Book review: 'Karpal Singh: Tiger of Jelutong'

Kiwi author Tim Donoghue took 20 years to finish this all-embracing story.

Karpal Singh, Malaysia’s most illustrious human rights lawyer and opposition leader (Photo:

Karpal Singh: Tiger of Jelutong by Tim Donoghue is the biography of Malaysia’s most illustrious human rights lawyer and opposition leader. Nicknamed the Tiger of Jelutong due to his propensity to take on the most controversial cases and contesting political and judicial abuse, Karpal was equally famous for his tempestuous personality.

Karpal, who died in 2014 in a terrible accident on the North-South Expressway at the age of 74, dreamed of the day when the opposition alliance would form the ruling government. What would he have thought of the events of 2018 and the changing political face of Malaysia? He had worked tirelessly throughout his life, fighting for the end of capital punishment, civil liberties and a Malaysia for all Malaysians.

I decided to read the biography to understand more about the man who famously championed the principle of justice for all — that no one, not even political leaders and rulers, is above the law. He believed in safeguarding the principles of a secular state based on the Constitution and courageously spoke out against the implementation of hudud and laws that he perceived as draconian and unjust. Overtly outspoken, he was renowned for his cantankerous outbursts in parliamentary sessions and he earned a reputation as a troublemaker with his kicking up all kinds of “good trouble”.

Donoghue’s biography outlines Karpal’s early years and his extraordinary legal and political careers. He defended the rights of those facing the death sentence and fought the injustice of the colonial-era laws that were aimed at silencing the voice of opposition. Very quickly, he became the “unofficial lawyer” of choice for those facing the death penalty or for his political colleagues who were deemed to have contravened the Sedition Act and Internal Security Act. Donoghue goes through many of the landmark cases, such as the “School boy killers”, “Carpenter Teh” and those of international death row prisoners such as Kevin Barlow and Lorraine Cohen. He also covers Karpal’s own experience in detention. There are many enlightening moments in the book and Donoghue succeeds in validating Karpal’s actions and thoughts on various issues facing him and the country, both legally and politically.


Born to fight: The courageous Sikh

Karpal was born in 1940 in Penang to Ram Singh Deo, a watchman, and Kartar Kaur. His parents were first-generation immigrants from Punjab, India, who left their homeland in search of a better life. Ram realised that he had to leave his family farm to escape generations of poverty. Malaya was seen as the land of milk and honey, and Ram dreamed of obtaining a job with the police force as a bullock cart driver or a security guard. On his arrival in Penang, he was employed as a watchman and to supplement his income, he looked after a herd of cows.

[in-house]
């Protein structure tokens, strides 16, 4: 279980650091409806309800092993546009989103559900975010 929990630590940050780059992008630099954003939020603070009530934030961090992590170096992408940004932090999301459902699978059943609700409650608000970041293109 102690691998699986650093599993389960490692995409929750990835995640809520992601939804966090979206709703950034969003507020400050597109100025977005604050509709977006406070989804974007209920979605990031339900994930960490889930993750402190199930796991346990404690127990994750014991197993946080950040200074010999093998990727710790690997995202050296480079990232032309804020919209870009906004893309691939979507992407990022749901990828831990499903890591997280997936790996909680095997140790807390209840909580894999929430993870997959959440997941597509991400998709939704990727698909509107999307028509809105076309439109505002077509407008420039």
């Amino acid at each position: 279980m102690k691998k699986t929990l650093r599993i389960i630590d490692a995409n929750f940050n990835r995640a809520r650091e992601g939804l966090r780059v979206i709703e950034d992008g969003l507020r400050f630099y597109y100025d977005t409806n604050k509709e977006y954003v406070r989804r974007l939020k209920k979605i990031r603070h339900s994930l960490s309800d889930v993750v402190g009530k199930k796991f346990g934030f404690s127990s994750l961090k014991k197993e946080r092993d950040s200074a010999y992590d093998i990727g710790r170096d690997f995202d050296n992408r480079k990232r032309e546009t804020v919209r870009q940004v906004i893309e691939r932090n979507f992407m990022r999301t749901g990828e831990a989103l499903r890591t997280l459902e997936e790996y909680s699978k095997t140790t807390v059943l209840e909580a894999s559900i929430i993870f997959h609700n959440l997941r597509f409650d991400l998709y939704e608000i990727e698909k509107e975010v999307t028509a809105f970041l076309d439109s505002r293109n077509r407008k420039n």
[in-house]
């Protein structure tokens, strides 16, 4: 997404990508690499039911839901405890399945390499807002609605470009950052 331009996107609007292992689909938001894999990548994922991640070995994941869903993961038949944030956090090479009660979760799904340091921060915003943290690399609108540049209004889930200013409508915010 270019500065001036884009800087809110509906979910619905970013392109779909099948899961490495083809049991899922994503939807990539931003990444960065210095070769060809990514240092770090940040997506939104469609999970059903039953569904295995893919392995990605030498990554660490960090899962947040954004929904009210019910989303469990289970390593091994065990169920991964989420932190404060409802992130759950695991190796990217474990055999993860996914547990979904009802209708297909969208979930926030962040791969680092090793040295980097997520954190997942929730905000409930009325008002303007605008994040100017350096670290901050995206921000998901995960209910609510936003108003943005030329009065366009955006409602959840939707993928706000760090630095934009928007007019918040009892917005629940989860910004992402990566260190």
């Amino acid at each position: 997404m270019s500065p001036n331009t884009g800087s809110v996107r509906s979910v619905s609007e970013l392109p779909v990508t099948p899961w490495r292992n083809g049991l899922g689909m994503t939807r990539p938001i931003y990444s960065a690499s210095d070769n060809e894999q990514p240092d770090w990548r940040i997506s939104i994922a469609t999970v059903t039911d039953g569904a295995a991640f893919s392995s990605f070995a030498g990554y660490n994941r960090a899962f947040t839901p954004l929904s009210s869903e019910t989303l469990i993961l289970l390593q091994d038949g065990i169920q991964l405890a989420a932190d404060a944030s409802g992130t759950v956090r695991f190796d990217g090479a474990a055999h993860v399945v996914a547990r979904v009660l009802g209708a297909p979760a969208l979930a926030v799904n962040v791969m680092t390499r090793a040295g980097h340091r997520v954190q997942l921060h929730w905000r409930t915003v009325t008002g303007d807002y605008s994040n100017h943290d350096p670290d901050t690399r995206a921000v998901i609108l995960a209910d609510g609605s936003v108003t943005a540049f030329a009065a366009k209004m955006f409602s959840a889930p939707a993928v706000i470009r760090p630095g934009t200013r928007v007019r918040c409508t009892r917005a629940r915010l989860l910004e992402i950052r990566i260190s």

Karpal’s family lived through the challenging times of World War Two and the brutality of the Japanese Occupation. Food was scarce and the family of 11 (six sons and three daughters) lived in a converted garage for many years. When Independence came, rather than leave the country with their white sahibs, they decided to place their family’s future with Tunku Abdul Rahman’s new government that pledged constitutional protection for all communities.

Karpal worked hard in school and went on to study law at Singapore’s National University. The pride of his family, which sacrificed immensely for his education, he took his time to graduate as he was passionately involved in the student union and politics. It was at university that he realised his calling — fighting for unjust causes. One such cause was the abolishing of the “certificate of political suitability” imposed on enrolling students. His journey of self-discovery in Singapore, where he found his voice, delayed the completion of his studies. This resulted in his taking eight years to complete his degree.


The Buddha and The Singh

Soon after starting his legal career, he chose to join the multiracial Democratic Action Party in 1970, a decision triggered by the May 13 racial riots. Four years later, he won his first parliamentary seat in Malay-dominated Kedah where he was working. By 1978, he decided to contest in his home state, Penang. His big win in Jelutong, with the largely Chinese entrepreneurial community, propelled his political career further. He kept his seat for over 20 years.

Karpal was well known for his clashes with Gerakan’s Lim Chong Eu. They were quickly labelled “The Singh” and “The Buddha” respectively. Quite often, the fracas would end with the police leading the agitated Karpal out of the state assembly. Karpal had even thrown his copy of the Standing Orders at the Speaker and was duly suspended from attending further sessions. The Chinese of Jelutong, however, loved their bearded Sikh fighter for rocking the political boat in the name of equality and justice.